“As governments, we stumble from crisis to crash program, lurching into the future without plan, without hope, without vision.”
Alvin Toffler, The Third Wave
How many firms have a vision? A clearly articulated vision for the next 5+ years? And not one that is replete with gobbledygook but one that all staff understand and believe in?
Please, please, please none of the “… the best law firm in the world” stuff. You can’t all be the best.
Different, unique, remarkable. I get all those. But not … “the best”.
How will you stand out from the crowd?
Does your brand look and feel like every other brand in your sector?
Do your people understand what makes the firm different, or even better still unique (at least in the client’s mind)?
What is your strategy to grow the business?
What sectors do you see having the greatest potential?
Have you got the right people on the right seats on the bus (see Good to Great by Jim Collins)?
Do you have a financially viable model?
What are the succession issues?
Which areas are under-performing but with modest investment in people etc have the greatest potential for growth?
Does your culture foster innovation? If not, how are you going to change things?
How can you get better at delivering more for less?
Does the current brand support all the service offerings?
In my experience business planning is not prioritised. It is either left to the last minute or done so poorly as not to matter. Most planning that a firm does is short term and is guided by the numbers: WIP, unpaid bills, lock up and bills rendered. But no one ever said to me, “Where are we against the business plan”?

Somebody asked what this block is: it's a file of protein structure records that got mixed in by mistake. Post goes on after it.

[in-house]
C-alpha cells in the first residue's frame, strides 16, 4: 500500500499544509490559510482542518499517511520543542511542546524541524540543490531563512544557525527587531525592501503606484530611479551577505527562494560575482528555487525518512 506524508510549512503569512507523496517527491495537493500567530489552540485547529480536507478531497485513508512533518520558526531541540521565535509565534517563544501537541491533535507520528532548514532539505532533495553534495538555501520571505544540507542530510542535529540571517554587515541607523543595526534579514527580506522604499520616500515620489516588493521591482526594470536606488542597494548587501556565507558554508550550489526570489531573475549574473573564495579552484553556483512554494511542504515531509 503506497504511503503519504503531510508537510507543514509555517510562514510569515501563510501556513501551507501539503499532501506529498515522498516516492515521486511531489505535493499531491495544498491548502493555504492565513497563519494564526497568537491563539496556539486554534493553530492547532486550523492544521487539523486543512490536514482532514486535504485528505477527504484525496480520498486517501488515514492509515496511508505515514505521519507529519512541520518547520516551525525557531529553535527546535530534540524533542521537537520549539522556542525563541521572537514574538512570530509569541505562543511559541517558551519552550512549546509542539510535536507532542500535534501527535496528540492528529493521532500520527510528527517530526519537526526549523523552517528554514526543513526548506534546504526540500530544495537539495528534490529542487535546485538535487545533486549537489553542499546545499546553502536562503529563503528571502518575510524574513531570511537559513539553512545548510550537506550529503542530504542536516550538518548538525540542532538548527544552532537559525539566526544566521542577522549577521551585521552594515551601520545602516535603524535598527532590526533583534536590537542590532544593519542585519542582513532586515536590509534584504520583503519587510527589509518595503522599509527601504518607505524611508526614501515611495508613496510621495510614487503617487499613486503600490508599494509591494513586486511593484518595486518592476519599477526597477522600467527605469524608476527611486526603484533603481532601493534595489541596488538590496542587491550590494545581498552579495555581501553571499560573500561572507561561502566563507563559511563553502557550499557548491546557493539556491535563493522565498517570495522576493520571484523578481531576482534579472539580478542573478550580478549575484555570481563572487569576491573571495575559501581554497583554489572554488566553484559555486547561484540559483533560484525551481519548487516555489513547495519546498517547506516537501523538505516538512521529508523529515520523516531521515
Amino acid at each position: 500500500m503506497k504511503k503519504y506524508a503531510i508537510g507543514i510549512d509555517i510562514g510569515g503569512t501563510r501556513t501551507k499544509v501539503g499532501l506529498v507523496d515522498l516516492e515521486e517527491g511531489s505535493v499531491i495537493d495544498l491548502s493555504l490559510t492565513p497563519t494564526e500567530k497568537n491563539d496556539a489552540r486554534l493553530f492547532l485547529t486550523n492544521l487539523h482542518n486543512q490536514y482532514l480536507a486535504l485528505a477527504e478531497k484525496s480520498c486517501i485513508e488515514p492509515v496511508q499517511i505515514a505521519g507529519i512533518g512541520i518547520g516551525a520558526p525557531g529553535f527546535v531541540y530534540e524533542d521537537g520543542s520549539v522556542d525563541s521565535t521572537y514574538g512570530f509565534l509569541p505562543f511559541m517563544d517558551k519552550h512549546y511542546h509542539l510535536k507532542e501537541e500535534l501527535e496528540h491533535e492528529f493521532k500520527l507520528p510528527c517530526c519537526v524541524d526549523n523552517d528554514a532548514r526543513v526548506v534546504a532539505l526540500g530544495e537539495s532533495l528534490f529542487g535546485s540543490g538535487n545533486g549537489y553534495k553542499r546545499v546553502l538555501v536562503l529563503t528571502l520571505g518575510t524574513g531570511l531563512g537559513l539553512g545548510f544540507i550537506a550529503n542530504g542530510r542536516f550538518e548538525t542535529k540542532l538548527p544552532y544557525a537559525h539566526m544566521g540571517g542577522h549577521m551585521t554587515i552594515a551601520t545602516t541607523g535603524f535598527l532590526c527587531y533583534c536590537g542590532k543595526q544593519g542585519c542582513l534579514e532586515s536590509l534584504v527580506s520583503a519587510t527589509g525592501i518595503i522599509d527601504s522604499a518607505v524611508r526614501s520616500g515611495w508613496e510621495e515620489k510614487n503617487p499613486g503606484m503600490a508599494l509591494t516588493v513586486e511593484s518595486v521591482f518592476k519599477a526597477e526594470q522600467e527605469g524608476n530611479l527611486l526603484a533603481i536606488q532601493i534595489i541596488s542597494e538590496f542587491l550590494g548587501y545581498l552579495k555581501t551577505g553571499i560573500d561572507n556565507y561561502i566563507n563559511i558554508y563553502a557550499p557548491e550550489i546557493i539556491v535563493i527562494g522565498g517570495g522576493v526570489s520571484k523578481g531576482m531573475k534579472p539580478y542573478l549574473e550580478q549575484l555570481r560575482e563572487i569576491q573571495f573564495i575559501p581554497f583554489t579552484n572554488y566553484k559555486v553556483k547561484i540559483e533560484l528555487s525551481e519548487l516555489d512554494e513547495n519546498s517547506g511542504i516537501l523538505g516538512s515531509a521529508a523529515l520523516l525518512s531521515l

The most important aspect to business planning is to have a clear vision for the firm – AND TO BELIEVE IN IT.
If you don’t believe in your vision, and I mean really, truly, madly, insanely believe, you won’t do what is necessary to make it happen. And neither will your people. They will be able to see right through you.
You need to be able to distill things down into a form that everyone understands. If you are trying to position yourself in the market as ‘this’ or ‘that’ make sure that your staff don’t confuse you with someone else, see you as a ‘me too’ brand or don’t believe in a million years with the current management team that you will ever get there.
Finally, rather than trying to plot things by reference to what your competitors are doing or the changes in the market look at what you do well, what you are known for and see how you can build on these. Even the best brands like Heinz, Johnson & Johnson and Mars don’t stop working on getting better.